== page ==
Posts from Open source

MBA Mondays: Revenue Models - Licensing

Licensing, according to wikipedia, is an authorization (by the licensor) to use the licensed material (by the licensee). Of all the business models listed on the revenue model hackpad, licensing is the least net native business model. There is very little about the internet that makes licensing work better and there is a lot that makes it work worse.

Here are some of the ways licensing can be used to build a business:

View Licensing on Hackpad.

The first five items in that list are related to the software business and reflect the dominant business model for software before the internet came along. Software used to be sold (licensed) with maintenance as the recurring revenue item. The internet has largely changed that with software moving to a subscription model (SAAS) as we discussed in the subscription post. Software is still sold with a license, in fact the SAAS model doesn't change the provision of a license, but the idea that you will pay up front for a license has largely gone away in favor of the subscription.

An important and growing form of license is the open source license. There are a number of variants on the open source license but the basic idea is the licensor makes a license of the software avaialable for free for anyone to use, modify, and share. The benefits of this model is that the software is maintained and improved by a group of developers working together with no economic model around their collaboration.

The last two items are forms of intellectual property licensing where an owner of a patent or a brand will license it to someone else to use in return for a monetary payment. These revenue models can work online but they don't take advantage of the scalability of the internet. In fact intellectual property and the internet are in many ways in tension with each other.

The only form of licensing that USV is actively investing around is the open source model. We think open source is an attractive form of licensing that creates network effects in the developer and user community and we have had success investing in the open source model.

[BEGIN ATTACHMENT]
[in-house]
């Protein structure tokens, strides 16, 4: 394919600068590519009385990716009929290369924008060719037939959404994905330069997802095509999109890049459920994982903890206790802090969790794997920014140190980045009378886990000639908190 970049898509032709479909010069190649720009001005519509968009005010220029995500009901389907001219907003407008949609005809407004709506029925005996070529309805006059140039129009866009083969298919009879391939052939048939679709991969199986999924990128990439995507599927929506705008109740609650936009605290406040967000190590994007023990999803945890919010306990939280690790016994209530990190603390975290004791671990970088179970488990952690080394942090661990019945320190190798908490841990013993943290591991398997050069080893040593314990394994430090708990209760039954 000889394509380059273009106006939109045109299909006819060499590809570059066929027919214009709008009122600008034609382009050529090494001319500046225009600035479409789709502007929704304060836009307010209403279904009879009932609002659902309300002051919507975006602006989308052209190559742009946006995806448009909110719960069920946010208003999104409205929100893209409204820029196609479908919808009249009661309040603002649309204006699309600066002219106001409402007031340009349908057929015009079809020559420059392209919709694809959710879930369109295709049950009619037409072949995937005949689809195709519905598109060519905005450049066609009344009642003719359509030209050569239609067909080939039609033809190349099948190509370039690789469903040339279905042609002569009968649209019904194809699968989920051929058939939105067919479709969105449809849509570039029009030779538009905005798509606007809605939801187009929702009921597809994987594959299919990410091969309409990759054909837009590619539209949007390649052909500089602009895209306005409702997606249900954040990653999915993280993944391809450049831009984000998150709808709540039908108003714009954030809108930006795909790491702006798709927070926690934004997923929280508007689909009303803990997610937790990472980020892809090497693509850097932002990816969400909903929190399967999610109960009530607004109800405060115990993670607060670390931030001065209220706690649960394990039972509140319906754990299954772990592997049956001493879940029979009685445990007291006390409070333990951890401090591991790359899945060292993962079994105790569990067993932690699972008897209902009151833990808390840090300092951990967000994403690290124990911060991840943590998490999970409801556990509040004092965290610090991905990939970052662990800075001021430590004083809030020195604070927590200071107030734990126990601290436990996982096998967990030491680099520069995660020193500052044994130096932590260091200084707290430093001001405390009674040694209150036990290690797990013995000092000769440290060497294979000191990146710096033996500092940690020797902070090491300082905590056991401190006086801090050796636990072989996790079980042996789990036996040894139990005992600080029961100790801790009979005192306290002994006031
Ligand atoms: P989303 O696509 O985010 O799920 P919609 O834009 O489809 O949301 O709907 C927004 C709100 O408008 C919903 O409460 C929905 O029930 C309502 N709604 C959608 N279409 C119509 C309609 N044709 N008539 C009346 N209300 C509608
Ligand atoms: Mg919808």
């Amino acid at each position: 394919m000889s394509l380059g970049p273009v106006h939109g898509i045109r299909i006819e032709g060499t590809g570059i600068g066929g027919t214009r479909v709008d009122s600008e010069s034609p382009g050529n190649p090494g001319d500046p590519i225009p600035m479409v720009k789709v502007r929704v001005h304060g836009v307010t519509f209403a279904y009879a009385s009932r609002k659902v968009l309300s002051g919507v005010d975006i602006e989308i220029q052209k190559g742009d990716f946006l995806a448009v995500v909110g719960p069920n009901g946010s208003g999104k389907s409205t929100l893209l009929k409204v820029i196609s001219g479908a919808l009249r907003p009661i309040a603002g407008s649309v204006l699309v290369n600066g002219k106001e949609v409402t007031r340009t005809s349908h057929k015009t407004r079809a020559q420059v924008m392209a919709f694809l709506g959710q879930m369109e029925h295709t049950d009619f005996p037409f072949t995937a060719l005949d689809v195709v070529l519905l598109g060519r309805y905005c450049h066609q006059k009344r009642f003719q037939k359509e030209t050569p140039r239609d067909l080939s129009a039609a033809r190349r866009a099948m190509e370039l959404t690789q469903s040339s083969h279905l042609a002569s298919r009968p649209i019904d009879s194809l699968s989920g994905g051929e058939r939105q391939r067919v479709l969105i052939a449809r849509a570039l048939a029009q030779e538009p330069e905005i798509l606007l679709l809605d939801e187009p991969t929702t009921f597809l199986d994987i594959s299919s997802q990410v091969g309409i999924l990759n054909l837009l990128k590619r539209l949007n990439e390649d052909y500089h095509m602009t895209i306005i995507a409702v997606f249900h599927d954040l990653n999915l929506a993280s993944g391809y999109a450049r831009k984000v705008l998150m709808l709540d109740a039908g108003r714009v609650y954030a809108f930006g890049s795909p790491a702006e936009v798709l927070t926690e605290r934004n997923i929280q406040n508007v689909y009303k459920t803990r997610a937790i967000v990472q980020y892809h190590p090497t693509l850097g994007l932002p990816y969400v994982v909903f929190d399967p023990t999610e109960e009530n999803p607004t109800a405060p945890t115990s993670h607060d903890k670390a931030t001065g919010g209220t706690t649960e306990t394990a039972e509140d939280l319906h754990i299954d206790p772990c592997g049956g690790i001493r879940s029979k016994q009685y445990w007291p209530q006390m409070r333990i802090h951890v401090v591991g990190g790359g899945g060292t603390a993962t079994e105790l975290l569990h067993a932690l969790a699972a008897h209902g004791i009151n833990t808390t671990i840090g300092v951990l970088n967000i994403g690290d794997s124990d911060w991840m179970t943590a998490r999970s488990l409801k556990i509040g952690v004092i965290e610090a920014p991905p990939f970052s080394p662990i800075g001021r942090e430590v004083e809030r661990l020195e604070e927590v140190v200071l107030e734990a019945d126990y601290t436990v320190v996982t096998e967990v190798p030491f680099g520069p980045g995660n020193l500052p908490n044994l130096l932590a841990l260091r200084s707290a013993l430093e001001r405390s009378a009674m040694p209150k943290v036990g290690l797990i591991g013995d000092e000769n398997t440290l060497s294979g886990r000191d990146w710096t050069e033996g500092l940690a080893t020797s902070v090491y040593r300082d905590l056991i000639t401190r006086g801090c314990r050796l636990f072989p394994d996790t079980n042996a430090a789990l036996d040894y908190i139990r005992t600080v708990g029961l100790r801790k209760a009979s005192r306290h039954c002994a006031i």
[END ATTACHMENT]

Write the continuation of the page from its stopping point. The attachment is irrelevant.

That said, licensing is probably the least interesting business model to me of all the ones we are covering in this series. It is possible that entrepreneurs will invent new ways of licensing that take advantage of the scale and reach of the global internet, in the way that open source does, and that could produce some interesting opportunities.

#MBA Mondays


Our portfolio company 10gen's open source datastore called MongoDB has been seeing some serious uptake recently, particularly among startups. Yesterday I saw this poll on Hacker News:


Hacker News is a very specific community and so by no means is this poll representative of the entire software engineering community, but I am so proud to see Mongo up there as the top non-sql datastore.

MongoDB has recently added a couple of new features, including sharding and auto-sharding. The growing popularity of Mongo among startups, its comprehensive feature set, and the flexibility of a no-sql data model is turning out to be a powerful combination.

The recent MongoNYC was packed and for those of you in europe, please note that MongoUK and MongoFR are both happening later this month.

If you are frustrated with your sql datastore and want to try a non-sql approach or if you are starting from scratch and want to try a modern datastore, please check out Mongo. You won't be alone.

#VC & Technology#Web/Tech

A Really Cool Opportunity For A Rails Developer In NYC

I can't say what company this is for but I can assure you its one worth joining.

Here's what they are looking for:

NYC start-up looking for a ruby/rails developer who enjoys working up and down the application stack. You'll have a huge impact on the expansion of our platform and the growth of our small engineering team. Your time will be split between iterating on the product, developing new areas of functionality, and applying a maintainability and scaling-aware mindset to our core architecture. 

Help us solve interesting problems, from adding location features, to looking for interesting patterns in our data, to assessing and implementing new technologies like MongoDB. We encourage contribution to open source projects and appreciate diverse backgrounds in and out of technology. Experience with payment platforms, faceted search, and building content management tools is nice but not a must.  

Interested? Get in touch at [email protected] (pls link to your github profile, if you have one).